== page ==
Lakhtakia and his colleagues used the conformal evaporated film by rotation (CEFR) technique to produce coatings that capture the micro- and nanostructure of biological surfaces in a thin coating of glass. Assisting Lakhtakia were Carlo G. Pantano, distinguished professor of materials science and engineering, and director of Penn State's Materials Research Institute, and Raúl J. Martín-Palma, Penn State visiting professor and professor in the department of applied physics, Universidad Autónomia de Madrid.Wings.jpg
Lakhtakia holds containers of butterfly wings that will be coated with chalcogenic glass using the conformal evaporated film by rotation (CEFR) technique. (Photo: Greg Grieco, Penn State)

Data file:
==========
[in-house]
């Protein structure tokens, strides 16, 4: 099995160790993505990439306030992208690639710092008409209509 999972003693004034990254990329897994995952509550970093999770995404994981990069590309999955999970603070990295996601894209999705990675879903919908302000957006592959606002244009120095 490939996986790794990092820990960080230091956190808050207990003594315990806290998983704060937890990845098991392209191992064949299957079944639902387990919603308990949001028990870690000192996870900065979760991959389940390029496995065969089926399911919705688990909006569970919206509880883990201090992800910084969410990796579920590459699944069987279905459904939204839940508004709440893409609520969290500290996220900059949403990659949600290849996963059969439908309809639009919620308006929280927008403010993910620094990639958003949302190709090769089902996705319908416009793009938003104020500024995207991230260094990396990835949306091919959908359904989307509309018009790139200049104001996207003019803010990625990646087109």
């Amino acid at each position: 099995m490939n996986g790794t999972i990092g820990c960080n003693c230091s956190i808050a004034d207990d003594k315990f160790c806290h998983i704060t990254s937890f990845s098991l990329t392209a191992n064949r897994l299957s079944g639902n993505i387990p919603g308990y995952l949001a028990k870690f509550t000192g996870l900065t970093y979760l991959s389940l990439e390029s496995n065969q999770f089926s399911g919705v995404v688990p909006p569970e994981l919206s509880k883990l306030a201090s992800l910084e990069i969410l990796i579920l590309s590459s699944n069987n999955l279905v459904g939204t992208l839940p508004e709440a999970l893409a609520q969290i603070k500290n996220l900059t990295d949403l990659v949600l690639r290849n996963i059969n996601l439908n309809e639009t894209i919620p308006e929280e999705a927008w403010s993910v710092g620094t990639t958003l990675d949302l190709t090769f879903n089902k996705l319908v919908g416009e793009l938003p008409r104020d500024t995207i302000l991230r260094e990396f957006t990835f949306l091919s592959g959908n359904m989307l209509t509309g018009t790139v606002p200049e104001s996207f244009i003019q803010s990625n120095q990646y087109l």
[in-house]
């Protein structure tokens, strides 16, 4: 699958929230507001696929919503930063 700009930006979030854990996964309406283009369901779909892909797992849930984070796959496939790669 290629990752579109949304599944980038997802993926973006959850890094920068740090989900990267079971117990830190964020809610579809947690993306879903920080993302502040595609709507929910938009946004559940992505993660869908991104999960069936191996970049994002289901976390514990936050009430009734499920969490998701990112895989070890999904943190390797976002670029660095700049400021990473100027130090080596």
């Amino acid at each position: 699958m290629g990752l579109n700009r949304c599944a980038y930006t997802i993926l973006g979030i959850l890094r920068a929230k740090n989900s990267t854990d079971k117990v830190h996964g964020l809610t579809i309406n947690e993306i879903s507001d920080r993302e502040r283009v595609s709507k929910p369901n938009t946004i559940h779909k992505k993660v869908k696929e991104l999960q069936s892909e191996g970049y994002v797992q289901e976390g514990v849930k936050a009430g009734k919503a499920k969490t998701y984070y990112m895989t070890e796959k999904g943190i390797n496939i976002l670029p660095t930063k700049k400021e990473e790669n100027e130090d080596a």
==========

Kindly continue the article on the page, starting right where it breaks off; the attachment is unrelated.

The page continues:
In the CEFR technique, the researchers thermally evaporate the material that forms the coating in a vacuum chamber. The object receiving the coating is fixed to a holder and rotated about once every two seconds. The researchers have coated butterfly wings and a fly, creating replicas of these templates with identical surface characteristics. The researchers are using chalcogenide glasses composed of varying combinations of germanium, antimony and selenium.

"With the right temperature, which is room temperature, and the right pressure and rotation speed, the coating process takes about 10 minutes and deposits a 500- nanometer layer," said Lakhtakia. 

Some biostructures, such as moth's eyes, which are duplicated to produce moth's-eye lenses, can be mechanically created by engineers, but it is painstaking and expensive work. These lenses, that capture nearly all available light, have applications in optoelectronic and photovoltaic applications. Other biostructures do not lend themselves to synthetic reproduction.